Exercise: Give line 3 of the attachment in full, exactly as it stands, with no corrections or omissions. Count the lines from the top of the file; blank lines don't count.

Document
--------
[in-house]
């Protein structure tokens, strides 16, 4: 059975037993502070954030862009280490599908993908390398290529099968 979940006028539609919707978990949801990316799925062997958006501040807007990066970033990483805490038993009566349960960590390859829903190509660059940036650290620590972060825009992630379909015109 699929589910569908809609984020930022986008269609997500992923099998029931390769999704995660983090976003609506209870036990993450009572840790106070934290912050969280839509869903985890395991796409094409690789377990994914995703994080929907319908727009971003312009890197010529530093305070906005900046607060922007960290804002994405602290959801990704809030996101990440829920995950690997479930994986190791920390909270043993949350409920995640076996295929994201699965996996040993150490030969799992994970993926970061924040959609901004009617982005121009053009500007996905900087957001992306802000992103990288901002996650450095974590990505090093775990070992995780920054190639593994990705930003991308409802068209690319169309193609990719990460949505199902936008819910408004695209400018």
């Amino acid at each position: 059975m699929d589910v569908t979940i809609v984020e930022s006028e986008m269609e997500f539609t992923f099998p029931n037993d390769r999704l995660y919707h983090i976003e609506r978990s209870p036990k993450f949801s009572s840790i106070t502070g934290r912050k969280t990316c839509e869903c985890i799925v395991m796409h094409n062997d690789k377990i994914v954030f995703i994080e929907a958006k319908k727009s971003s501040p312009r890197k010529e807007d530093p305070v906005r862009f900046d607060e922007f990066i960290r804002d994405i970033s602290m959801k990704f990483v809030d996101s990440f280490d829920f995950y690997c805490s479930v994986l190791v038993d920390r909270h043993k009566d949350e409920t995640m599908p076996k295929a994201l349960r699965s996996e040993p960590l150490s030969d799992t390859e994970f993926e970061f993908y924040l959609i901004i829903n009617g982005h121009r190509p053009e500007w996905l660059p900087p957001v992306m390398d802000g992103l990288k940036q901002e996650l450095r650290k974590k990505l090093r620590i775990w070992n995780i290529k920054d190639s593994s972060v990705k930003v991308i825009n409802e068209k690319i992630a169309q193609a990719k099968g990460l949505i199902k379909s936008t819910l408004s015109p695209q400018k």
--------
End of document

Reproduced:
């Amino acid at each position: 059975m699929d589910v569908t979940i809609v984020e930022s006028e986008m269609e997500f539609t992923f099998p029931n037993d390769r999704l995660y919707h983090i976003e609506r978990s209870p036990k993450f949801s009572s840790i106070t502070g934290r912050k969280t990316c839509e869903c985890i799925v395991m796409h094409n062997d690789k377990i994914v954030f995703i994080e929907a958006k319908k727009s971003s501040p312009r890197k010529e807007d530093p305070v906005r862009f900046d607060e922007f990066i960290r804002d994405i970033s602290m959801k990704f990483v809030d996101s990440f280490d829920f995950y690997c805490s479930v994986l190791v038993d920390r909270h043993k009566d949350e409920t995640m599908p076996k295929a994201l349960r699965s996996e040993p960590l150490s030969d799992t390859e994970f993926e970061f993908y924040l959609i901004i829903n009617g982005h121009r190509p053009e500007w996905l660059p900087p957001v992306m390398d802000g992103l990288k940036q901002e996650l450095r650290k974590k990505l090093r620590i775990w070992n995780i290529k920054d190639s593994s972060v990705k930003v991308i825009n409802e068209k690319i992630a169309q193609a990719k099968g990460l949505i199902k379909s936008t819910l408004s015109p695209q400018k």